By Jessica Leeder
Globe and Mail
A worldwide search for the wild kin of the most commonly consumed food crops kicked off Friday in Rome.
Billed as the largest ever initiative of its kind, a decade-long hunt was launched for the hardy, weed-like relatives of 23 global food crops, including rice, beans and bananas. The ultimate goal of the initiative, led by the conservationist Global Crop Diversity Trust and an alliance of national agriculture research institutes, is to build a cache of genetically diverse descendants of essential food crops threatened by climate change.
Those seeds will be used in a crossbreeding pipeline in which wild and domestic plant varieties will be married to infuse offspring with a blend of genetic traits tailored to withstand the effects of climate change.
“It’s becoming abundantly clear that the crops in the field are going to face serious challenges in remaining productive in the face of climate variability and change,” said Cary Fowler, executive director of the trust, a public organization created in part by the United Nations’ Food and Agriculture Organization.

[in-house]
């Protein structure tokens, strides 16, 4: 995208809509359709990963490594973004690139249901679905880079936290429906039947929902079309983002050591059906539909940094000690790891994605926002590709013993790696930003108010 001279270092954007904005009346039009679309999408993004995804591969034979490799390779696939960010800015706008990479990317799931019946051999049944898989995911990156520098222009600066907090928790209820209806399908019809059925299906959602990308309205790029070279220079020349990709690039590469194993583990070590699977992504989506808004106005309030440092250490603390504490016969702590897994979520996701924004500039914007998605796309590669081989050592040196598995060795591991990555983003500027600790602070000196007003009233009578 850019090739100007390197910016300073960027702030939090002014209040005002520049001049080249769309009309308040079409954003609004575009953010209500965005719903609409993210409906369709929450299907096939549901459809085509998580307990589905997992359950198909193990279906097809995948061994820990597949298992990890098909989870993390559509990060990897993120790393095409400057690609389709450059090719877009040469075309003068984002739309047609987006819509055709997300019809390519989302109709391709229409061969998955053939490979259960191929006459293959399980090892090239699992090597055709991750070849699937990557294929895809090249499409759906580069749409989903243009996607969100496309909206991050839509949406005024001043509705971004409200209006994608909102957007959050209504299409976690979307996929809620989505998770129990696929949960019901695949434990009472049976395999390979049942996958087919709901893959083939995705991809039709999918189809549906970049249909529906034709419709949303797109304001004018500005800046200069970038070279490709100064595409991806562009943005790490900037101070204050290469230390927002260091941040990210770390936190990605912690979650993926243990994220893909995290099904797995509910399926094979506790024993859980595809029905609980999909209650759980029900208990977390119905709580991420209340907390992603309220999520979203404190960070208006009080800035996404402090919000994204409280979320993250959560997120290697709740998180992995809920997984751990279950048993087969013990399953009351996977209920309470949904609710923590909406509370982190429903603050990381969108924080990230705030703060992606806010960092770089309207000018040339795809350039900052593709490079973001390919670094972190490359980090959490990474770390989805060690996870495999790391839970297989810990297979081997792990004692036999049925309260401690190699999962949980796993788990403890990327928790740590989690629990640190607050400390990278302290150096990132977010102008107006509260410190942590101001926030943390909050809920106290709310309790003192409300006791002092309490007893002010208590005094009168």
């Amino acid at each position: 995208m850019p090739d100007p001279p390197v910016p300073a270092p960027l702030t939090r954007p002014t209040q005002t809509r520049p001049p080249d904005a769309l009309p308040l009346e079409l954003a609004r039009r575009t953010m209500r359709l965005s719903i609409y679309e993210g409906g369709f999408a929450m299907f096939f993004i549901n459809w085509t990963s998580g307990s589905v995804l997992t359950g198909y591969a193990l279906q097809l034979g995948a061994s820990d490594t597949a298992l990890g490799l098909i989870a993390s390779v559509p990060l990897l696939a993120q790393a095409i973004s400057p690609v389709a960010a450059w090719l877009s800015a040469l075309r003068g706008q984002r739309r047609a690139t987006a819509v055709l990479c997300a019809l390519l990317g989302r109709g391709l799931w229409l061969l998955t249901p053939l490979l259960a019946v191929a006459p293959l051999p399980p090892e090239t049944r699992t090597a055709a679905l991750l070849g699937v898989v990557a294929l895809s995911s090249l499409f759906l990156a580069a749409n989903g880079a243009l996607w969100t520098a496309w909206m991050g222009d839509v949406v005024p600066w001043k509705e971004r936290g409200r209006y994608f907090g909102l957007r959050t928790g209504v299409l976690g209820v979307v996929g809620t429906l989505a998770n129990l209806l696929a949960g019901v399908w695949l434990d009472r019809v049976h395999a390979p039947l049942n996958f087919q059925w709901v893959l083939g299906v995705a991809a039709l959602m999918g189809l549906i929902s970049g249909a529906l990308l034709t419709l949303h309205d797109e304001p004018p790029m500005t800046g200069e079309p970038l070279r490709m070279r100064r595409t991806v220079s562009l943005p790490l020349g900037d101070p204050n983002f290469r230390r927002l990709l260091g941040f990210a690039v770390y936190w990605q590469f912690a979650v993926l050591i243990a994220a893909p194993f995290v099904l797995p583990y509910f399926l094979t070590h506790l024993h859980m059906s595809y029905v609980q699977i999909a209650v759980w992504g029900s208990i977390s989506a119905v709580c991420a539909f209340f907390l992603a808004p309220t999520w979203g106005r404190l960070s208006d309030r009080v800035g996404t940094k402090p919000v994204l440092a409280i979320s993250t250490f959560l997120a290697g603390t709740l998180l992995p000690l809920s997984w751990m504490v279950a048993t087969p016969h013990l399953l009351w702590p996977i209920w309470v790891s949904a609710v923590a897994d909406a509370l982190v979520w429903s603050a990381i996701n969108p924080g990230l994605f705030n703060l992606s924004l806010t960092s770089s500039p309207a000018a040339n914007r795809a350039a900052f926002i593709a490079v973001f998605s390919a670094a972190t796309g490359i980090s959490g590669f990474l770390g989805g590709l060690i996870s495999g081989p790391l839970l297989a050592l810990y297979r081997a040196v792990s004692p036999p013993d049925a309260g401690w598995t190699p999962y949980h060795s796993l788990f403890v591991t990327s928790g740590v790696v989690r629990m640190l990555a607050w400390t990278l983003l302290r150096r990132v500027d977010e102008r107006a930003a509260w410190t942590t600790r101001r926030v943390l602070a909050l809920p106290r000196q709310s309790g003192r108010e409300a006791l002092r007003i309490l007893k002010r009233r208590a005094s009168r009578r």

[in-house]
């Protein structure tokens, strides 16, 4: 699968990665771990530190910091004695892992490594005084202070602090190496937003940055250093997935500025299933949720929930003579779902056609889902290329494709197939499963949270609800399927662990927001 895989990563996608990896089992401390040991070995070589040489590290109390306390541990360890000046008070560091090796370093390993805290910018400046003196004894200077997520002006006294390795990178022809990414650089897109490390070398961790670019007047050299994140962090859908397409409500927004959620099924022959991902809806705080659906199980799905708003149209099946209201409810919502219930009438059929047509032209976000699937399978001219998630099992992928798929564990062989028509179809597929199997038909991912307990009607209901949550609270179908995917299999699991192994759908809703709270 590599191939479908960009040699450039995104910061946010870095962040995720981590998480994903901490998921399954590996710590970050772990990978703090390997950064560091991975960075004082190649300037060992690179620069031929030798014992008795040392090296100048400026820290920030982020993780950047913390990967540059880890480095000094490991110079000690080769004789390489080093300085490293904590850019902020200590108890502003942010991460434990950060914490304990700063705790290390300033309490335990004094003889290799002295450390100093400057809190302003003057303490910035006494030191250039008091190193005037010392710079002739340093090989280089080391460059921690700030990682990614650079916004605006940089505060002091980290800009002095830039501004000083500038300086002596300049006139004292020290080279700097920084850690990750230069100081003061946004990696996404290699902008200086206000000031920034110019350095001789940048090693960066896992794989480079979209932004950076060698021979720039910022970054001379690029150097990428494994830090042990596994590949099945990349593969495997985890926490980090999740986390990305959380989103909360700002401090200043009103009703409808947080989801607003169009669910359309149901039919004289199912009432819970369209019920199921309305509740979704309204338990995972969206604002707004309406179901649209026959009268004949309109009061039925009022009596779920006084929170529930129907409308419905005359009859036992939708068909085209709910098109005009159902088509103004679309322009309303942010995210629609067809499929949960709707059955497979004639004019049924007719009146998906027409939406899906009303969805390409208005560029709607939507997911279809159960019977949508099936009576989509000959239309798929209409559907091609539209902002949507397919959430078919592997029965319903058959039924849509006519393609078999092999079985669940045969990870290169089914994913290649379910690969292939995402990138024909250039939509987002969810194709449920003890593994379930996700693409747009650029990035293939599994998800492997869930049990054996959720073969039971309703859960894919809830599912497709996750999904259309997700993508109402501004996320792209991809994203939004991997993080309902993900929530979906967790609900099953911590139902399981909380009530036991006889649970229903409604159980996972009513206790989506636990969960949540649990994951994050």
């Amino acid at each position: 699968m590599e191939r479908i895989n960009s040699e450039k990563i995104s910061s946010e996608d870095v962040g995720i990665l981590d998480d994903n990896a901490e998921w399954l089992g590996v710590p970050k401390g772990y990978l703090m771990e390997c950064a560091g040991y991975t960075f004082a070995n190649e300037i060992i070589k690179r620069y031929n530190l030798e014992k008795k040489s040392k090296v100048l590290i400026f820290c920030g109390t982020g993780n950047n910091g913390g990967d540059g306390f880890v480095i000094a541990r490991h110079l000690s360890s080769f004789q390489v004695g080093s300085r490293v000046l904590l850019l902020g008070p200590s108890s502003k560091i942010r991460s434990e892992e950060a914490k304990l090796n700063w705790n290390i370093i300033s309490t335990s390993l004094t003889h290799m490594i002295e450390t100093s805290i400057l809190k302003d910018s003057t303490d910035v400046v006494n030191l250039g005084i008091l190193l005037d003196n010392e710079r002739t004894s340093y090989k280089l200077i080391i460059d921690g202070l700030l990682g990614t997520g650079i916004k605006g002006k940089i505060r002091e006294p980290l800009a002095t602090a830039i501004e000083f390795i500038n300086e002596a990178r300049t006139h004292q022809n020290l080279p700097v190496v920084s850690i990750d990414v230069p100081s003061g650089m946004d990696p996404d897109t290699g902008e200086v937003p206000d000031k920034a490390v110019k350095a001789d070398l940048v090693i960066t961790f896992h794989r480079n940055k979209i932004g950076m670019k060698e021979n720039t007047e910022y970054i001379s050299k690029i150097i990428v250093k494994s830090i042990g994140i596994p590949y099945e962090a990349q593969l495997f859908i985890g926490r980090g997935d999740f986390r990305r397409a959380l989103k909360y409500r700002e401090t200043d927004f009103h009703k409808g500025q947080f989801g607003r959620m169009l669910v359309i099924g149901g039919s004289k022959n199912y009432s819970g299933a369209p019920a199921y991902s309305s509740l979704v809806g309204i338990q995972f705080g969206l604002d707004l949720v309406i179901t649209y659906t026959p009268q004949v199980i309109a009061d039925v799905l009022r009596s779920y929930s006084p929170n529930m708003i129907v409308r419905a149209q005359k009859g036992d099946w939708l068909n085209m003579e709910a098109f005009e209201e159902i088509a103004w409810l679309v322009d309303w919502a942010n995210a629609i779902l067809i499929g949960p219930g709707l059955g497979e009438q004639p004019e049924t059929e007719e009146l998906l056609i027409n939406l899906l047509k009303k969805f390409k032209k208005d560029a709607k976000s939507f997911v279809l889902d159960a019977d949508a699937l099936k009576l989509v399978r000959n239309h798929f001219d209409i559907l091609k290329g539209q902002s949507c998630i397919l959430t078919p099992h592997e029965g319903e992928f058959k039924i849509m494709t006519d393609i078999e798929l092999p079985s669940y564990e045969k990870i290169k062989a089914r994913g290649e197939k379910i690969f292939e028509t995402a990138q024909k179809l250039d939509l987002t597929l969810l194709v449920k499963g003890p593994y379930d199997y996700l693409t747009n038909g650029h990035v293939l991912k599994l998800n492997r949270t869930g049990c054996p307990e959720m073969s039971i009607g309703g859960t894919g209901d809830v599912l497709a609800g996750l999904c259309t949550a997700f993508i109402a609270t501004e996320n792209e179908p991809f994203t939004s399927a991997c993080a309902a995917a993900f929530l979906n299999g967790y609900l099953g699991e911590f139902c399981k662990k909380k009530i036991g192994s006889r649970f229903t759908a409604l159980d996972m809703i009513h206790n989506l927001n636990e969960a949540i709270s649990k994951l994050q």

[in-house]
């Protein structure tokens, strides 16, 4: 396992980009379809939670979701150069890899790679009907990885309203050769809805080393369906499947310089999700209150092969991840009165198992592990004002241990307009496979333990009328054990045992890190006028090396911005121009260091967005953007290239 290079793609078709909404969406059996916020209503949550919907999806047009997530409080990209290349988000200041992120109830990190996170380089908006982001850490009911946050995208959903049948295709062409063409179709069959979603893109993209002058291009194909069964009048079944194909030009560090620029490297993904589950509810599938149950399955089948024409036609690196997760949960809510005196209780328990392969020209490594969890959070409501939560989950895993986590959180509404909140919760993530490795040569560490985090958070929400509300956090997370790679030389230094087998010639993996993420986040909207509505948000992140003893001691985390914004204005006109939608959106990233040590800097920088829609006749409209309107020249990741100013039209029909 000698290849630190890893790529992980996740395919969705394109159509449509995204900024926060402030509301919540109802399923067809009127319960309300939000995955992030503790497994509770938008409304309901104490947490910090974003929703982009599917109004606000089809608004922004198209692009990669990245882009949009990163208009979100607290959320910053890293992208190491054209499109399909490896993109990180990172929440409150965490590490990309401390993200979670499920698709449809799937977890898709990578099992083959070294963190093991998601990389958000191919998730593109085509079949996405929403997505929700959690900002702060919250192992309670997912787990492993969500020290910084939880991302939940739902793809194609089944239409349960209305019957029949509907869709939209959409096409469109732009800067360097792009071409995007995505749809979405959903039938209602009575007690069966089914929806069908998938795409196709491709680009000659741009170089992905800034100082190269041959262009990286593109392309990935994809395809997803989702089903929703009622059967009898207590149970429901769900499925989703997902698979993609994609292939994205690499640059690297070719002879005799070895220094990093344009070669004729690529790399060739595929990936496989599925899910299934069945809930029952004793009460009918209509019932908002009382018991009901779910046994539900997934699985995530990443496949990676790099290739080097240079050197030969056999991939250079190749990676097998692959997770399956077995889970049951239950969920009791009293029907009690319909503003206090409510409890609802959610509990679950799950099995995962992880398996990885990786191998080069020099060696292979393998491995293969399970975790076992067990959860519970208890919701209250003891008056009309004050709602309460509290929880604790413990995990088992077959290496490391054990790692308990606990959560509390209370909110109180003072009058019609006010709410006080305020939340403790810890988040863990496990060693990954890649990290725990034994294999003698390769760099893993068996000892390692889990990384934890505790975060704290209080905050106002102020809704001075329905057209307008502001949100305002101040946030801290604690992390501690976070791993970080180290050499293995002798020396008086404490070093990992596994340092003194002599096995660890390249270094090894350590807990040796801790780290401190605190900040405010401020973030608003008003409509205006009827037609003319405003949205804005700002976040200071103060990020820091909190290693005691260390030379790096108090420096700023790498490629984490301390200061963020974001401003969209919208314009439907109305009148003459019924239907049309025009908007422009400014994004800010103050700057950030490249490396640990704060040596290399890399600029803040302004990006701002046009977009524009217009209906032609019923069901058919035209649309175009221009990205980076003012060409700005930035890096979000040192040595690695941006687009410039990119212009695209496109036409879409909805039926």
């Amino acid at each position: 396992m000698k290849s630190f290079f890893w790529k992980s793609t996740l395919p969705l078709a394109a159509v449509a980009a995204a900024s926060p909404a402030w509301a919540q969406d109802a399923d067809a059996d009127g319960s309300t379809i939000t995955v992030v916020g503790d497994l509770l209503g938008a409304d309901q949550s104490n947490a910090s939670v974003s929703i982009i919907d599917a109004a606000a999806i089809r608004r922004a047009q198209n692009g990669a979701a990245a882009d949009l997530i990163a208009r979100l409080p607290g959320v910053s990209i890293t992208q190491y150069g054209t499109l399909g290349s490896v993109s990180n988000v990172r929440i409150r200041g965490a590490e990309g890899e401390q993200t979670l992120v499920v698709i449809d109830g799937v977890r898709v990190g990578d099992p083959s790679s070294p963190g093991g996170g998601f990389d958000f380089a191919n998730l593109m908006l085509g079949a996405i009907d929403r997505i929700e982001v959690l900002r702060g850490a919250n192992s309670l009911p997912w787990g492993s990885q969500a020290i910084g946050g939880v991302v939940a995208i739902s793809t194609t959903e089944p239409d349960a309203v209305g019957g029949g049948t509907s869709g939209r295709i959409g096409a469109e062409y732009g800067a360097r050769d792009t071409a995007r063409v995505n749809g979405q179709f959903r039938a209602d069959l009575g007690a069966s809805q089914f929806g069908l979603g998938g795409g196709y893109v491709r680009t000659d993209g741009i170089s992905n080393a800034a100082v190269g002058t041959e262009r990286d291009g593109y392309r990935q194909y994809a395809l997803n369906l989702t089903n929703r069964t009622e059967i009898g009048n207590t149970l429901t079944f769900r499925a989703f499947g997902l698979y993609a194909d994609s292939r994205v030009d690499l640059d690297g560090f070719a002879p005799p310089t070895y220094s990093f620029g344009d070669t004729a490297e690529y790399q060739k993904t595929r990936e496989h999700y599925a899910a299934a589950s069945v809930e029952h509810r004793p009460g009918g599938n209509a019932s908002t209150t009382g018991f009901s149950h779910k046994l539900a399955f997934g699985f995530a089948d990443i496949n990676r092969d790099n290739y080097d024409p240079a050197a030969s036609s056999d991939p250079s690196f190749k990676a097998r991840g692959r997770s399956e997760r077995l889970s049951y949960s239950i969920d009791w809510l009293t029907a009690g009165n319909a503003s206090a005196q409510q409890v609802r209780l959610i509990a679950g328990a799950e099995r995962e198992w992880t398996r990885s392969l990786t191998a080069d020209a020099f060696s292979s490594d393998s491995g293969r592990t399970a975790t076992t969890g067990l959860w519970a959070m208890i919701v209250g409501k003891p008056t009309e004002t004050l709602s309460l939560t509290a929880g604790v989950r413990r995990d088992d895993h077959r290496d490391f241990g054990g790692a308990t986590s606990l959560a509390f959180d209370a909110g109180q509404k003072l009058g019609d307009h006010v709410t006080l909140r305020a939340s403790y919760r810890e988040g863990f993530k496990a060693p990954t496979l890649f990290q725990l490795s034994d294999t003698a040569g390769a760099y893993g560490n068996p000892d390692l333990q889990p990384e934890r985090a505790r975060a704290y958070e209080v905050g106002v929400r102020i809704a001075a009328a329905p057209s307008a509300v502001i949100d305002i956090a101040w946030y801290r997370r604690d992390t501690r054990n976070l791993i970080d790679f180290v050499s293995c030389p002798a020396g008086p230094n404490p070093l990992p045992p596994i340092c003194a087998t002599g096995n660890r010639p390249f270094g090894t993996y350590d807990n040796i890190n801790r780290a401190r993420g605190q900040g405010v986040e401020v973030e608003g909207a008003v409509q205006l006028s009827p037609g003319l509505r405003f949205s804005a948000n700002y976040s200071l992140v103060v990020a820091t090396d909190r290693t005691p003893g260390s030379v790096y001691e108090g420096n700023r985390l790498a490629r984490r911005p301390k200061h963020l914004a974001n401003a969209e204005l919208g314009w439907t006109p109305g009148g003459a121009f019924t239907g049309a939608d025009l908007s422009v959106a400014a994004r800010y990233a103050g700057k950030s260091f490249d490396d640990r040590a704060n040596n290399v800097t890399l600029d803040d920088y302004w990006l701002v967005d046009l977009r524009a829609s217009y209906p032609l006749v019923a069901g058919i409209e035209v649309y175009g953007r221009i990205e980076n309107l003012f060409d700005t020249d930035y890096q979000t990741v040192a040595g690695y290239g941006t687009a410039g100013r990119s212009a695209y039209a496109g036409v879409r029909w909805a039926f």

“All our crops were originally developed from wild species,” Dr. Fowler said. “We need to go back to the wild to find those relatives of our crops that can thrive in the climates of the future. And we need to do it while those plants can still be found.”
The concept of borrowing desirable genetic traits from heritage plant varieties to bolster more sensitive domesticated crops under environmental duress is not new. But the wild relatives of food crops have never been comprehensively collected or conserved, meaning plant breeders who tap into gene banks for troubleshooting help are missing a huge slate of options. And as climate change and urbanization trends continue, those wild varieties face an increasing risk of extinction.
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